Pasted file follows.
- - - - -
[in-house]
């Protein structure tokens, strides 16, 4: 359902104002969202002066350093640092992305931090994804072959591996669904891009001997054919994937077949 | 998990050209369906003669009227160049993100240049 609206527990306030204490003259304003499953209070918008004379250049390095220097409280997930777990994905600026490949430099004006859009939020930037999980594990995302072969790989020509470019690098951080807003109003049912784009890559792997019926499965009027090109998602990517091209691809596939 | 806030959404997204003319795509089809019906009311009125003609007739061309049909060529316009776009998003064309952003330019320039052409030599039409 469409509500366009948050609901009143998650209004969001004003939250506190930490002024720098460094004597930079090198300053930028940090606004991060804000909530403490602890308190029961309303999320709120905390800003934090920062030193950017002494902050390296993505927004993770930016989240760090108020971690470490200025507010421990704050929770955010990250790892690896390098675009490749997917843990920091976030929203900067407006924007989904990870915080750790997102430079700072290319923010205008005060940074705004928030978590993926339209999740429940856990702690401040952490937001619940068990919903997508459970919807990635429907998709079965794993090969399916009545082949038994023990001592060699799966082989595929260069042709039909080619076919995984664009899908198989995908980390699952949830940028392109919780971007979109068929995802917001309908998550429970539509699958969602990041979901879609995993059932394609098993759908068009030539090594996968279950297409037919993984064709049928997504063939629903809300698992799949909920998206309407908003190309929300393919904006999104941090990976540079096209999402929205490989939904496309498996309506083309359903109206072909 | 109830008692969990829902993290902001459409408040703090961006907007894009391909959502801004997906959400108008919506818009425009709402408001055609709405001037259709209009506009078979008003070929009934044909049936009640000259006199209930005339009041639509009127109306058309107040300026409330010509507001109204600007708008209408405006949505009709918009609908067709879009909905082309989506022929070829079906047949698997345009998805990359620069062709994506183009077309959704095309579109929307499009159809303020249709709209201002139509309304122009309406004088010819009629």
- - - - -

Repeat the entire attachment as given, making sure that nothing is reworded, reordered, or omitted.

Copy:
[in-house]
């Protein structure tokens, strides 16, 4: 359902104002969202002066350093640092992305931090994804072959591996669904891009001997054919994937077949 | 998990050209369906003669009227160049993100240049 609206527990306030204490003259304003499953209070918008004379250049390095220097409280997930777990994905600026490949430099004006859009939020930037999980594990995302072969790989020509470019690098951080807003109003049912784009890559792997019926499965009027090109998602990517091209691809596939 | 806030959404997204003319795509089809019906009311009125003609007739061309049909060529316009776009998003064309952003330019320039052409030599039409 469409509500366009948050609901009143998650209004969001004003939250506190930490002024720098460094004597930079090198300053930028940090606004991060804000909530403490602890308190029961309303999320709120905390800003934090920062030193950017002494902050390296993505927004993770930016989240760090108020971690470490200025507010421990704050929770955010990250790892690896390098675009490749997917843990920091976030929203900067407006924007989904990870915080750790997102430079700072290319923010205008005060940074705004928030978590993926339209999740429940856990702690401040952490937001619940068990919903997508459970919807990635429907998709079965794993090969399916009545082949038994023990001592060699799966082989595929260069042709039909080619076919995984664009899908198989995908980390699952949830940028392109919780971007979109068929995802917001309908998550429970539509699958969602990041979901879609995993059932394609098993759908068009030539090594996968279950297409037919993984064709049928997504063939629903809300698992799949909920998206309407908003190309929300393919904006999104941090990976540079096209999402929205490989939904496309498996309506083309359903109206072909 | 109830008692969990829902993290902001459409408040703090961006907007894009391909959502801004997906959400108008919506818009425009709402408001055609709405001037259709209009506009078979008003070929009934044909049936009640000259006199209930005339009041639509009127109306058309107040300026409330010509507001109204600007708008209408405006949505009709918009609908067709879009909905082309989506022929070829079906047949698997345009998805990359620069062709994506183009077309959704095309579109929307499009159809303020249709709209201002139509309304122009309406004088010819009629």